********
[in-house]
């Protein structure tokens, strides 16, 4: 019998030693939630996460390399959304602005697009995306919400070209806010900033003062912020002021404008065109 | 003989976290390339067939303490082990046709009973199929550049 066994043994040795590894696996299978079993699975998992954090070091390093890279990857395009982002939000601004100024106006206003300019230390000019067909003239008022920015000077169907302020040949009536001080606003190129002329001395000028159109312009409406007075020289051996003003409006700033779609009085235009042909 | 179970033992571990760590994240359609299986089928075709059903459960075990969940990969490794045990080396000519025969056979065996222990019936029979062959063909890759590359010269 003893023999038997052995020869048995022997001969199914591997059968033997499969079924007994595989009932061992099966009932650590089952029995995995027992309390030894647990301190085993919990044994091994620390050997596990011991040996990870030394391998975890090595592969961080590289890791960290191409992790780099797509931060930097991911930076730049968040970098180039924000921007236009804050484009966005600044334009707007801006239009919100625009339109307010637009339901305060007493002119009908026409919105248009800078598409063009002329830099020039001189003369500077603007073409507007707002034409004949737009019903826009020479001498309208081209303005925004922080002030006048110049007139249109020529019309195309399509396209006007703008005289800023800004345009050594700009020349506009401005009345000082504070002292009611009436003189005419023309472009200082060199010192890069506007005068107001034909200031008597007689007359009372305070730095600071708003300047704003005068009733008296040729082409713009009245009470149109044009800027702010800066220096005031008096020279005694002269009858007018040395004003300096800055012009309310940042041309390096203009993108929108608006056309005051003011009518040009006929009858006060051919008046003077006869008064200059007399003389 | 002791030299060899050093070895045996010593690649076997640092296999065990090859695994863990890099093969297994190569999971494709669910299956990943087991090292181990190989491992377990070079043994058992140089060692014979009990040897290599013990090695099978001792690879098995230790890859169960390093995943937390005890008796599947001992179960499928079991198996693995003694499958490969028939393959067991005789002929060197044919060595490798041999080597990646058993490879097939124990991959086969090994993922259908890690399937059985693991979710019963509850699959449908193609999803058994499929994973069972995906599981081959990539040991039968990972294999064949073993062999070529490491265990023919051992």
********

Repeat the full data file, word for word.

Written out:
[in-house]
């Protein structure tokens, strides 16, 4: 019998030693939630996460390399959304602005697009995306919400070209806010900033003062912020002021404008065109 | 003989976290390339067939303490082990046709009973199929550049 066994043994040795590894696996299978079993699975998992954090070091390093890279990857395009982002939000601004100024106006206003300019230390000019067909003239008022920015000077169907302020040949009536001080606003190129002329001395000028159109312009409406007075020289051996003003409006700033779609009085235009042909 | 179970033992571990760590994240359609299986089928075709059903459960075990969940990969490794045990080396000519025969056979065996222990019936029979062959063909890759590359010269 003893023999038997052995020869048995022997001969199914591997059968033997499969079924007994595989009932061992099966009932650590089952029995995995027992309390030894647990301190085993919990044994091994620390050997596990011991040996990870030394391998975890090595592969961080590289890791960290191409992790780099797509931060930097991911930076730049968040970098180039924000921007236009804050484009966005600044334009707007801006239009919100625009339109307010637009339901305060007493002119009908026409919105248009800078598409063009002329830099020039001189003369500077603007073409507007707002034409004949737009019903826009020479001498309208081209303005925004922080002030006048110049007139249109020529019309195309399509396209006007703008005289800023800004345009050594700009020349506009401005009345000082504070002292009611009436003189005419023309472009200082060199010192890069506007005068107001034909200031008597007689007359009372305070730095600071708003300047704003005068009733008296040729082409713009009245009470149109044009800027702010800066220096005031008096020279005694002269009858007018040395004003300096800055012009309310940042041309390096203009993108929108608006056309005051003011009518040009006929009858006060051919008046003077006869008064200059007399003389 | 002791030299060899050093070895045996010593690649076997640092296999065990090859695994863990890099093969297994190569999971494709669910299956990943087991090292181990190989491992377990070079043994058992140089060692014979009990040897290599013990090695099978001792690879098995230790890859169960390093995943937390005890008796599947001992179960499928079991198996693995003694499958490969028939393959067991005789002929060197044919060595490798041999080597990646058993490879097939124990991959086969090994993922259908890690399937059985693991979710019963509850699959449908193609999803058994499929994973069972995906599981081959990539040991039968990972294999064949073993062999070529490491265990023919051992």